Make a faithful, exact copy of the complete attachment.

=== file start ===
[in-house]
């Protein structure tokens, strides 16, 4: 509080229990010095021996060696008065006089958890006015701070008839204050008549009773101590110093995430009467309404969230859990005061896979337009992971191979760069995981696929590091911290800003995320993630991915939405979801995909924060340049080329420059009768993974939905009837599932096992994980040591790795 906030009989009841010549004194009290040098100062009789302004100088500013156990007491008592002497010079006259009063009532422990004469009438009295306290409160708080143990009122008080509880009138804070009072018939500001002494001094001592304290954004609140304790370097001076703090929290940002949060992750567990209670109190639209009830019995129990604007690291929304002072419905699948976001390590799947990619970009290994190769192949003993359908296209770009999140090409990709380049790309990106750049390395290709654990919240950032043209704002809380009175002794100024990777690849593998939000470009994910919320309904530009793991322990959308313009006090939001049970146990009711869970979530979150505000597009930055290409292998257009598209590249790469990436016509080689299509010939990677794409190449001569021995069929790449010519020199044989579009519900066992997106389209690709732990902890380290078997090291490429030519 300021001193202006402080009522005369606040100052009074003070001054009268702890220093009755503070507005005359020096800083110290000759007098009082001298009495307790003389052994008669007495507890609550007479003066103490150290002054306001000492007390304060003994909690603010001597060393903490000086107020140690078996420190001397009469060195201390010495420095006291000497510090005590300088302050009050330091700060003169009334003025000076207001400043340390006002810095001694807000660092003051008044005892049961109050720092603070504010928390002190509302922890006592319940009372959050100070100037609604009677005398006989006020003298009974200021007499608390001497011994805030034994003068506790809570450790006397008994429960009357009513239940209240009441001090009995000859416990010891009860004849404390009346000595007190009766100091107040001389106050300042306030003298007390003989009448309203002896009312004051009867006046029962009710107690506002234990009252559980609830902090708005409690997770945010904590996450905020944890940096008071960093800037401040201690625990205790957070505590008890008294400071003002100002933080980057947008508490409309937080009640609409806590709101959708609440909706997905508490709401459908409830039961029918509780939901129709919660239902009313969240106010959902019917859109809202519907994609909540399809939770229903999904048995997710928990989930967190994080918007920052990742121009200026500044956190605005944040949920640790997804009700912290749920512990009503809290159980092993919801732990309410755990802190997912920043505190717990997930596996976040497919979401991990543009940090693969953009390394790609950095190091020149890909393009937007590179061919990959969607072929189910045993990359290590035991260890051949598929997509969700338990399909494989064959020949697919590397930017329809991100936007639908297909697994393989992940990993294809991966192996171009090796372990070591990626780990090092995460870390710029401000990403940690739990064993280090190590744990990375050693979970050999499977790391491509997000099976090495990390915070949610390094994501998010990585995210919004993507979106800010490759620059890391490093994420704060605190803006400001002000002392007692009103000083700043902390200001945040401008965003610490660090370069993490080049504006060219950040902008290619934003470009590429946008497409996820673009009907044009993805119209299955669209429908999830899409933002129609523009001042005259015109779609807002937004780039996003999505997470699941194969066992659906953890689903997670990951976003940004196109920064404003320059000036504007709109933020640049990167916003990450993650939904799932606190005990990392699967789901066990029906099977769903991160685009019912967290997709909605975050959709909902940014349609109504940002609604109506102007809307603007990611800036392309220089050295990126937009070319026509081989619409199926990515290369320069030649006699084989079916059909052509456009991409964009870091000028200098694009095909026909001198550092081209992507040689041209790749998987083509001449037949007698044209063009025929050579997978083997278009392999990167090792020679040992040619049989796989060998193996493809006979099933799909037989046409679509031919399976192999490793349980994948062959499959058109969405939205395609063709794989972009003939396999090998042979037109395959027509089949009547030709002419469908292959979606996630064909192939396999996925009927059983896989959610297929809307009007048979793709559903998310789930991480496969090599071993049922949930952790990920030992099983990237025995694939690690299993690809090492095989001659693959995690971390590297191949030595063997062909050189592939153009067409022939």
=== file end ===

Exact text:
[in-house]
């Protein structure tokens, strides 16, 4: 509080229990010095021996060696008065006089958890006015701070008839204050008549009773101590110093995430009467309404969230859990005061896979337009992971191979760069995981696929590091911290800003995320993630991915939405979801995909924060340049080329420059009768993974939905009837599932096992994980040591790795 906030009989009841010549004194009290040098100062009789302004100088500013156990007491008592002497010079006259009063009532422990004469009438009295306290409160708080143990009122008080509880009138804070009072018939500001002494001094001592304290954004609140304790370097001076703090929290940002949060992750567990209670109190639209009830019995129990604007690291929304002072419905699948976001390590799947990619970009290994190769192949003993359908296209770009999140090409990709380049790309990106750049390395290709654990919240950032043209704002809380009175002794100024990777690849593998939000470009994910919320309904530009793991322990959308313009006090939001049970146990009711869970979530979150505000597009930055290409292998257009598209590249790469990436016509080689299509010939990677794409190449001569021995069929790449010519020199044989579009519900066992997106389209690709732990902890380290078997090291490429030519 300021001193202006402080009522005369606040100052009074003070001054009268702890220093009755503070507005005359020096800083110290000759007098009082001298009495307790003389052994008669007495507890609550007479003066103490150290002054306001000492007390304060003994909690603010001597060393903490000086107020140690078996420190001397009469060195201390010495420095006291000497510090005590300088302050009050330091700060003169009334003025000076207001400043340390006002810095001694807000660092003051008044005892049961109050720092603070504010928390002190509302922890006592319940009372959050100070100037609604009677005398006989006020003298009974200021007499608390001497011994805030034994003068506790809570450790006397008994429960009357009513239940209240009441001090009995000859416990010891009860004849404390009346000595007190009766100091107040001389106050300042306030003298007390003989009448309203002896009312004051009867006046029962009710107690506002234990009252559980609830902090708005409690997770945010904590996450905020944890940096008071960093800037401040201690625990205790957070505590008890008294400071003002100002933080980057947008508490409309937080009640609409806590709101959708609440909706997905508490709401459908409830039961029918509780939901129709919660239902009313969240106010959902019917859109809202519907994609909540399809939770229903999904048995997710928990989930967190994080918007920052990742121009200026500044956190605005944040949920640790997804009700912290749920512990009503809290159980092993919801732990309410755990802190997912920043505190717990997930596996976040497919979401991990543009940090693969953009390394790609950095190091020149890909393009937007590179061919990959969607072929189910045993990359290590035991260890051949598929997509969700338990399909494989064959020949697919590397930017329809991100936007639908297909697994393989992940990993294809991966192996171009090796372990070591990626780990090092995460870390710029401000990403940690739990064993280090190590744990990375050693979970050999499977790391491509997000099976090495990390915070949610390094994501998010990585995210919004993507979106800010490759620059890391490093994420704060605190803006400001002000002392007692009103000083700043902390200001945040401008965003610490660090370069993490080049504006060219950040902008290619934003470009590429946008497409996820673009009907044009993805119209299955669209429908999830899409933002129609523009001042005259015109779609807002937004780039996003999505997470699941194969066992659906953890689903997670990951976003940004196109920064404003320059000036504007709109933020640049990167916003990450993650939904799932606190005990990392699967789901066990029906099977769903991160685009019912967290997709909605975050959709909902940014349609109504940002609604109506102007809307603007990611800036392309220089050295990126937009070319026509081989619409199926990515290369320069030649006699084989079916059909052509456009991409964009870091000028200098694009095909026909001198550092081209992507040689041209790749998987083509001449037949007698044209063009025929050579997978083997278009392999990167090792020679040992040619049989796989060998193996493809006979099933799909037989046409679509031919399976192999490793349980994948062959499959058109969405939205395609063709794989972009003939396999090998042979037109395959027509089949009547030709002419469908292959979606996630064909192939396999996925009927059983896989959610297929809307009007048979793709559903998310789930991480496969090599071993049922949930952790990920030992099983990237025995694939690690299993690809090492095989001659693959995690971390590297191949030595063997062909050189592939153009067409022939």